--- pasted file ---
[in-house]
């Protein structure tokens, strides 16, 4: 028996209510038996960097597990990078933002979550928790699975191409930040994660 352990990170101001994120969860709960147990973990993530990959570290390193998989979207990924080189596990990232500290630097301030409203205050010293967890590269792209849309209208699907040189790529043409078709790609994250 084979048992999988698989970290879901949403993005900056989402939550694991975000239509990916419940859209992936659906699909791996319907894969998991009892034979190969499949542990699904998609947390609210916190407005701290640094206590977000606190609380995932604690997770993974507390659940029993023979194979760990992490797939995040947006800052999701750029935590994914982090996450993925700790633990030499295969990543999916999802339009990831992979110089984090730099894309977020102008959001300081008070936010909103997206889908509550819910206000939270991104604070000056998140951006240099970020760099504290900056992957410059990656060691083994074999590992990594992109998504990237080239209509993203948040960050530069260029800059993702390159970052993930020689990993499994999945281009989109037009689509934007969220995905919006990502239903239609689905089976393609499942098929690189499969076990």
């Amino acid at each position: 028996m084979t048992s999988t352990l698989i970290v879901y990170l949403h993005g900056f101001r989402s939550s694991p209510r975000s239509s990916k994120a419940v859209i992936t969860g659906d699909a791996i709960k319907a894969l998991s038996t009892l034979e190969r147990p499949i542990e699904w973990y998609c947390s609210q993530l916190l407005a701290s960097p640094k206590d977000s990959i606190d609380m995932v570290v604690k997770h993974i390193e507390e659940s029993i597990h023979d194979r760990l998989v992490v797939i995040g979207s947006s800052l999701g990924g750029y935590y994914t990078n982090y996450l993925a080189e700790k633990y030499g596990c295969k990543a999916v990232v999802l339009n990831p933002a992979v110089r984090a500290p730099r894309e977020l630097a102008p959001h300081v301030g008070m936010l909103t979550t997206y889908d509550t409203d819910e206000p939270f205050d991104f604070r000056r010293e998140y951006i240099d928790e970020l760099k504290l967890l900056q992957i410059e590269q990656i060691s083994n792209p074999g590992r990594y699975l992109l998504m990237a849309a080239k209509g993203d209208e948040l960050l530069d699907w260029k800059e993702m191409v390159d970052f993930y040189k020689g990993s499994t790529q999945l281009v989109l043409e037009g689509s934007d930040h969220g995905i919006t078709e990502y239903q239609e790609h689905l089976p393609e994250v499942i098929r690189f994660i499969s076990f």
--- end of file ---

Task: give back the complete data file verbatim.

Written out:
[in-house]
């Protein structure tokens, strides 16, 4: 028996209510038996960097597990990078933002979550928790699975191409930040994660 352990990170101001994120969860709960147990973990993530990959570290390193998989979207990924080189596990990232500290630097301030409203205050010293967890590269792209849309209208699907040189790529043409078709790609994250 084979048992999988698989970290879901949403993005900056989402939550694991975000239509990916419940859209992936659906699909791996319907894969998991009892034979190969499949542990699904998609947390609210916190407005701290640094206590977000606190609380995932604690997770993974507390659940029993023979194979760990992490797939995040947006800052999701750029935590994914982090996450993925700790633990030499295969990543999916999802339009990831992979110089984090730099894309977020102008959001300081008070936010909103997206889908509550819910206000939270991104604070000056998140951006240099970020760099504290900056992957410059990656060691083994074999590992990594992109998504990237080239209509993203948040960050530069260029800059993702390159970052993930020689990993499994999945281009989109037009689509934007969220995905919006990502239903239609689905089976393609499942098929690189499969076990």
């Amino acid at each position: 028996m084979t048992s999988t352990l698989i970290v879901y990170l949403h993005g900056f101001r989402s939550s694991p209510r975000s239509s990916k994120a419940v859209i992936t969860g659906d699909a791996i709960k319907a894969l998991s038996t009892l034979e190969r147990p499949i542990e699904w973990y998609c947390s609210q993530l916190l407005a701290s960097p640094k206590d977000s990959i606190d609380m995932v570290v604690k997770h993974i390193e507390e659940s029993i597990h023979d194979r760990l998989v992490v797939i995040g979207s947006s800052l999701g990924g750029y935590y994914t990078n982090y996450l993925a080189e700790k633990y030499g596990c295969k990543a999916v990232v999802l339009n990831p933002a992979v110089r984090a500290p730099r894309e977020l630097a102008p959001h300081v301030g008070m936010l909103t979550t997206y889908d509550t409203d819910e206000p939270f205050d991104f604070r000056r010293e998140y951006i240099d928790e970020l760099k504290l967890l900056q992957i410059e590269q990656i060691s083994n792209p074999g590992r990594y699975l992109l998504m990237a849309a080239k209509g993203d209208e948040l960050l530069d699907w260029k800059e993702m191409v390159d970052f993930y040189k020689g990993s499994t790529q999945l281009v989109l043409e037009g689509s934007d930040h969220g995905i919006t078709e990502y239903q239609e790609h689905l089976p393609e994250v499942i098929r690189f994660i499969s076990f």